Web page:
The letter’s progress is a source of media fascination. In an age of instant communications, the delivery mechanism is reassuringly archaic, particularly as the contents are well-known - those contents could have been sent instantly in an e-mail, the original document first having been signed and scanned, which is good enough for a lot of legal documents these days.
But not this time. The letter was instead borne by special messenger to the white cliffs of Dover and thence across the channel that divides us to continue its journey to the capital of the European project.
There it was passed into the hands of our man in Brussels, Sir Tim Barrow, who put it in a black briefcase and prepared to execute the one job demanded of a top diplomat - deliver.
While the letter was somewhere along the way, I decided to walk the dog, mostly to avoid listening to television and radio news bulletins speculating about where the letter might be.
But first, on this very symbolic day, I chose a breakfast of beaked beans on toast as very symbolic of the things that divide we Brits from the rest of Europe.
Then, resisting the temptation to wear my Union Jack bowler hat, I took Mikey the dog through the streets while I pondered yet again how we, the British nation, arrived at this state.
Mikey doesn’t care. He was abandoned in Sicily, brought back to live with us, and he is going through a barky phase. Other dog-owners tell me that it’s not a phase: he is a dog, therefore he barks. It’s a bit like being Nigel Farage, which is why Mikey’s confrontations with other dogs in the street are now called Barks-it.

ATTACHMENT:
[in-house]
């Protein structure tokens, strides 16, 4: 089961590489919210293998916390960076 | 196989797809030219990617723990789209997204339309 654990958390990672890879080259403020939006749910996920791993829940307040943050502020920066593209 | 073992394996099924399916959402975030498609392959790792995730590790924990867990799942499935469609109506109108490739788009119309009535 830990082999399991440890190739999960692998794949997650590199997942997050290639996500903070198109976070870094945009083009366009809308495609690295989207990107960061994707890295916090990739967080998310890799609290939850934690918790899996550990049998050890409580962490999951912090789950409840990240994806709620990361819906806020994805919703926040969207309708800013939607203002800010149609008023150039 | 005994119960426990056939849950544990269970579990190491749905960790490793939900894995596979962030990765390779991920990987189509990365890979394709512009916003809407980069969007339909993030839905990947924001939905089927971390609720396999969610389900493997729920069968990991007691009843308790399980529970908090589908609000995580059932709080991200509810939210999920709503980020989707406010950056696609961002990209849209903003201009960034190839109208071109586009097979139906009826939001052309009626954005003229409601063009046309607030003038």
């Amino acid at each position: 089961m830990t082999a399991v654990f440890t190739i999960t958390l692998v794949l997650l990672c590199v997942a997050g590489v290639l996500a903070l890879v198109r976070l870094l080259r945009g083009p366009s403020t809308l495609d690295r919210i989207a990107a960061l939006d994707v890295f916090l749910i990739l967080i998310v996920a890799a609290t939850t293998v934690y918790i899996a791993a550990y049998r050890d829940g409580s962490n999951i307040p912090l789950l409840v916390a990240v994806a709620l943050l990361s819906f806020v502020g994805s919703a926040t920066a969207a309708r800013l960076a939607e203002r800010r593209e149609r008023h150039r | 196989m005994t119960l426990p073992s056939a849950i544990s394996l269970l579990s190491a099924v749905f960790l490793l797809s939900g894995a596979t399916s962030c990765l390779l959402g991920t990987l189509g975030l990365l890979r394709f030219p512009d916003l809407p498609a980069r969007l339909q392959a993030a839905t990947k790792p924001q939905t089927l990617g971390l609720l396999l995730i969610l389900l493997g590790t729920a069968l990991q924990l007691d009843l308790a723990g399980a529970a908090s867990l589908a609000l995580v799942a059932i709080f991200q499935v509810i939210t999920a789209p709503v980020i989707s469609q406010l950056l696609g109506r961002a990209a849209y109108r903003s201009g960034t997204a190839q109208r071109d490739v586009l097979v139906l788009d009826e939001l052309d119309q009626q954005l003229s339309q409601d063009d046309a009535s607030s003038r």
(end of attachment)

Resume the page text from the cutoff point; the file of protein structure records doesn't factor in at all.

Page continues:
Mikey triggers Barks-it negotiations and pursues them until the opposing pooch either gets bored and goes away, or gets aggressive and refuses to budge. Which brings us neatly back to the confrontation about to begin.
By noon I am outside European Commission headquarters, where tourists with cameras are taking pictures of film crews with cameras, who are filming people saying things about what might happen next. This includes me.
While this is going on, Sir Tim’s chauffeur is putting the final shine (I imagine) on the lustrous black paintwork of the brand new embassy Jaguar XJ long wheelbase limousine which only rolled off the delivery truck outside the UK’s delegation office to the EU five days ago.
This is what you call keeping up appearances: for a long time. the official UK limo in Brussels was a German car we shall call a B*W.
Then Sir Tim’s predecessor as head of delegation, Sir Kim, who likes his cars and his nation, pressed the Foreign Office for a thoroughly British machine to wave the flag for the nation in the EU capital.
This was a few years ago, before Brexit was a word but after Jag became Indian-owned, albeit still totally built in the Untied Kingdom.
Now, possibly with calculated timing, a replacement has been decreed, a fast new car as a sign, paradoxically, that the Brits are not going anywhere, even after we’ve left.
One of the Jag’s very first tasks, therefore, was to carry the dashing British plenipotentiary round the corner from his office to deliver the aforementioned letter to the President of the European Council, Donald Tusk.
Sir Tim could have walked there quicker, as the car had to navigate a roundabout, which Sir Tim on foot would not. But he could hardly walk through the streets on such a mission while being pursued by reporters and film crews. Now could he?
Thus Sir Tim, who is doing for beards and three-piece suits what David Beckham has done for tattoos, slid into the right-hand back seat of the Jag, clutching the briefcase containing the letter, and went on a very very short journey for a man, but an exceedingly long one for (British) mankind.